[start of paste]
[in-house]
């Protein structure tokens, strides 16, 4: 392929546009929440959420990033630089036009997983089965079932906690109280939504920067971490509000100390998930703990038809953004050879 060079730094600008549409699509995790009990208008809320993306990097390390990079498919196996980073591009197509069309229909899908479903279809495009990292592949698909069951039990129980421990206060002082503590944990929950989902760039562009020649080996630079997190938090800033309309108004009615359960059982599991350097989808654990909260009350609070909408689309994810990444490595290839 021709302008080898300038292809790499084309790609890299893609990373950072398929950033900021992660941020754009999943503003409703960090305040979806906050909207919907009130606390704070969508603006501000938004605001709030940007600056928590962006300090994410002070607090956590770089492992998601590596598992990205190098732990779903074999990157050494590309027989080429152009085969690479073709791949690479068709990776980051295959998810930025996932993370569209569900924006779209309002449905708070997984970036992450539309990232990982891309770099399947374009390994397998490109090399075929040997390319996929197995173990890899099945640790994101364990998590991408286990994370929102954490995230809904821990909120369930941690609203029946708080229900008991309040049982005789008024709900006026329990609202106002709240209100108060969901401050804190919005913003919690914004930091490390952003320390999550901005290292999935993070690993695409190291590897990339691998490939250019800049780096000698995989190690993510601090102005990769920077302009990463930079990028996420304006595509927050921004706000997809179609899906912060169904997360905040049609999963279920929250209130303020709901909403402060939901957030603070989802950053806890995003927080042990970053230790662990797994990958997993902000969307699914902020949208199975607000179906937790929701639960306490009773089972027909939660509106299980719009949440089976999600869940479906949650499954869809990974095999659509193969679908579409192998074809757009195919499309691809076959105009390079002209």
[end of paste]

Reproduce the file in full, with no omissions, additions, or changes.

[in-house]
């Protein structure tokens, strides 16, 4: 392929546009929440959420990033630089036009997983089965079932906690109280939504920067971490509000100390998930703990038809953004050879 060079730094600008549409699509995790009990208008809320993306990097390390990079498919196996980073591009197509069309229909899908479903279809495009990292592949698909069951039990129980421990206060002082503590944990929950989902760039562009020649080996630079997190938090800033309309108004009615359960059982599991350097989808654990909260009350609070909408689309994810990444490595290839 021709302008080898300038292809790499084309790609890299893609990373950072398929950033900021992660941020754009999943503003409703960090305040979806906050909207919907009130606390704070969508603006501000938004605001709030940007600056928590962006300090994410002070607090956590770089492992998601590596598992990205190098732990779903074999990157050494590309027989080429152009085969690479073709791949690479068709990776980051295959998810930025996932993370569209569900924006779209309002449905708070997984970036992450539309990232990982891309770099399947374009390994397998490109090399075929040997390319996929197995173990890899099945640790994101364990998590991408286990994370929102954490995230809904821990909120369930941690609203029946708080229900008991309040049982005789008024709900006026329990609202106002709240209100108060969901401050804190919005913003919690914004930091490390952003320390999550901005290292999935993070690993695409190291590897990339691998490939250019800049780096000698995989190690993510601090102005990769920077302009990463930079990028996420304006595509927050921004706000997809179609899906912060169904997360905040049609999963279920929250209130303020709901909403402060939901957030603070989802950053806890995003927080042990970053230790662990797994990958997993902000969307699914902020949208199975607000179906937790929701639960306490009773089972027909939660509106299980719009949440089976999600869940479906949650499954869809990974095999659509193969679908579409192998074809757009195919499309691809076959105009390079002209």